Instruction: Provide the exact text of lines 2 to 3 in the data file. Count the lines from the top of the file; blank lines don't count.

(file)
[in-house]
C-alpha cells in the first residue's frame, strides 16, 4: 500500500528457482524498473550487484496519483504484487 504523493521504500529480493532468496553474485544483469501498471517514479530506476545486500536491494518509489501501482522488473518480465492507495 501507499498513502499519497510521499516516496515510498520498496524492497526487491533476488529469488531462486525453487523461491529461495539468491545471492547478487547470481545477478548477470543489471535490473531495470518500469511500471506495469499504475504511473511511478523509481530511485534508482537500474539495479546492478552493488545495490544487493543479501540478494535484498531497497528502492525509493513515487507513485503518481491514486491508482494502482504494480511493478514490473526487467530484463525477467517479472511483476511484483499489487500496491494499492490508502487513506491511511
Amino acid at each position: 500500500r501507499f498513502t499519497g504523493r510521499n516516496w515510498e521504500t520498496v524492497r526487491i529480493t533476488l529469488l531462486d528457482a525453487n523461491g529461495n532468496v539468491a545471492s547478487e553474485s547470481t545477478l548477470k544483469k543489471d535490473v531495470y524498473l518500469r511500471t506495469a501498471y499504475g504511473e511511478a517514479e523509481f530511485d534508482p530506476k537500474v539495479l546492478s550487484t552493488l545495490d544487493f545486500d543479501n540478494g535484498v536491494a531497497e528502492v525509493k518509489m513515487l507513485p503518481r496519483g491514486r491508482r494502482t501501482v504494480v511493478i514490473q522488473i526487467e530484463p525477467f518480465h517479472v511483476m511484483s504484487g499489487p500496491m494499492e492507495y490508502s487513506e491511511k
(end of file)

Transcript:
C-alpha cells in the first residue's frame, strides 16, 4: 500500500528457482524498473550487484496519483504484487 504523493521504500529480493532468496553474485544483469501498471517514479530506476545486500536491494518509489501501482522488473518480465492507495 501507499498513502499519497510521499516516496515510498520498496524492497526487491533476488529469488531462486525453487523461491529461495539468491545471492547478487547470481545477478548477470543489471535490473531495470518500469511500471506495469499504475504511473511511478523509481530511485534508482537500474539495479546492478552493488545495490544487493543479501540478494535484498531497497528502492525509493513515487507513485503518481491514486491508482494502482504494480511493478514490473526487467530484463525477467517479472511483476511484483499489487500496491494499492490508502487513506491511511
Amino acid at each position: 500500500r501507499f498513502t499519497g504523493r510521499n516516496w515510498e521504500t520498496v524492497r526487491i529480493t533476488l529469488l531462486d528457482a525453487n523461491g529461495n532468496v539468491a545471492s547478487e553474485s547470481t545477478l548477470k544483469k543489471d535490473v531495470y524498473l518500469r511500471t506495469a501498471y499504475g504511473e511511478a517514479e523509481f530511485d534508482p530506476k537500474v539495479l546492478s550487484t552493488l545495490d544487493f545486500d543479501n540478494g535484498v536491494a531497497e528502492v525509493k518509489m513515487l507513485p503518481r496519483g491514486r491508482r494502482t501501482v504494480v511493478i514490473q522488473i526487467e530484463p525477467f518480465h517479472v511483476m511484483s504484487g499489487p500496491m494499492e492507495y490508502s487513506e491511511k